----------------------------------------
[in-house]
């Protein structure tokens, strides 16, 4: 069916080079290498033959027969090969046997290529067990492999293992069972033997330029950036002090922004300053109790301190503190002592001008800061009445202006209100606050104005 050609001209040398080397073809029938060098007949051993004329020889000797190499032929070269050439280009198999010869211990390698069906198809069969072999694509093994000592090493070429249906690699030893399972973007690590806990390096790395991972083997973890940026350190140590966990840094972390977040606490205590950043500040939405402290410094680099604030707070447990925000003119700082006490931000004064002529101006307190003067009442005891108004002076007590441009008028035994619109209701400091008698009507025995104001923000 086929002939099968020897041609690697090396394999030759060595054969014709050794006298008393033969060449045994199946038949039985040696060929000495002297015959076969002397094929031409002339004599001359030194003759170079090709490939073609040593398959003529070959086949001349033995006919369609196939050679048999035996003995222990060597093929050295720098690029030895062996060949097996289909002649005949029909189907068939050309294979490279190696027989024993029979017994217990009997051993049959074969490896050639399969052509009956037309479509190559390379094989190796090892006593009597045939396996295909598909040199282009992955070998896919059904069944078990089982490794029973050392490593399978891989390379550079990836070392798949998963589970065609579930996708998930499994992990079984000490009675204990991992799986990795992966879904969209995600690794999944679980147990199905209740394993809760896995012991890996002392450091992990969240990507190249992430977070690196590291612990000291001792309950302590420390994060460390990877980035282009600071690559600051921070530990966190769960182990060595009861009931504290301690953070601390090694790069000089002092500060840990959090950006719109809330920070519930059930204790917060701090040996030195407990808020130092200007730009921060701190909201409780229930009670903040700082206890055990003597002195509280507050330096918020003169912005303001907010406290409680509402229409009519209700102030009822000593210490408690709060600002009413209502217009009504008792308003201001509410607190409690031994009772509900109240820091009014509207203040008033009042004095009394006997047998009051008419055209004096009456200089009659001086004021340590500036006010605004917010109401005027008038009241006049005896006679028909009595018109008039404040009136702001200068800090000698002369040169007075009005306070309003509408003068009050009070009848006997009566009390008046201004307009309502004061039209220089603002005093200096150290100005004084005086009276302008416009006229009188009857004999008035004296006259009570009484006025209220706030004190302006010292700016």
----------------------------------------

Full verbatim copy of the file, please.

[in-house]
């Protein structure tokens, strides 16, 4: 069916080079290498033959027969090969046997290529067990492999293992069972033997330029950036002090922004300053109790301190503190002592001008800061009445202006209100606050104005 050609001209040398080397073809029938060098007949051993004329020889000797190499032929070269050439280009198999010869211990390698069906198809069969072999694509093994000592090493070429249906690699030893399972973007690590806990390096790395991972083997973890940026350190140590966990840094972390977040606490205590950043500040939405402290410094680099604030707070447990925000003119700082006490931000004064002529101006307190003067009442005891108004002076007590441009008028035994619109209701400091008698009507025995104001923000 086929002939099968020897041609690697090396394999030759060595054969014709050794006298008393033969060449045994199946038949039985040696060929000495002297015959076969002397094929031409002339004599001359030194003759170079090709490939073609040593398959003529070959086949001349033995006919369609196939050679048999035996003995222990060597093929050295720098690029030895062996060949097996289909002649005949029909189907068939050309294979490279190696027989024993029979017994217990009997051993049959074969490896050639399969052509009956037309479509190559390379094989190796090892006593009597045939396996295909598909040199282009992955070998896919059904069944078990089982490794029973050392490593399978891989390379550079990836070392798949998963589970065609579930996708998930499994992990079984000490009675204990991992799986990795992966879904969209995600690794999944679980147990199905209740394993809760896995012991890996002392450091992990969240990507190249992430977070690196590291612990000291001792309950302590420390994060460390990877980035282009600071690559600051921070530990966190769960182990060595009861009931504290301690953070601390090694790069000089002092500060840990959090950006719109809330920070519930059930204790917060701090040996030195407990808020130092200007730009921060701190909201409780229930009670903040700082206890055990003597002195509280507050330096918020003169912005303001907010406290409680509402229409009519209700102030009822000593210490408690709060600002009413209502217009009504008792308003201001509410607190409690031994009772509900109240820091009014509207203040008033009042004095009394006997047998009051008419055209004096009456200089009659001086004021340590500036006010605004917010109401005027008038009241006049005896006679028909009595018109008039404040009136702001200068800090000698002369040169007075009005306070309003509408003068009050009070009848006997009566009390008046201004307009309502004061039209220089603002005093200096150290100005004084005086009276302008416009006229009188009857004999008035004296006259009570009484006025209220706030004190302006010292700016």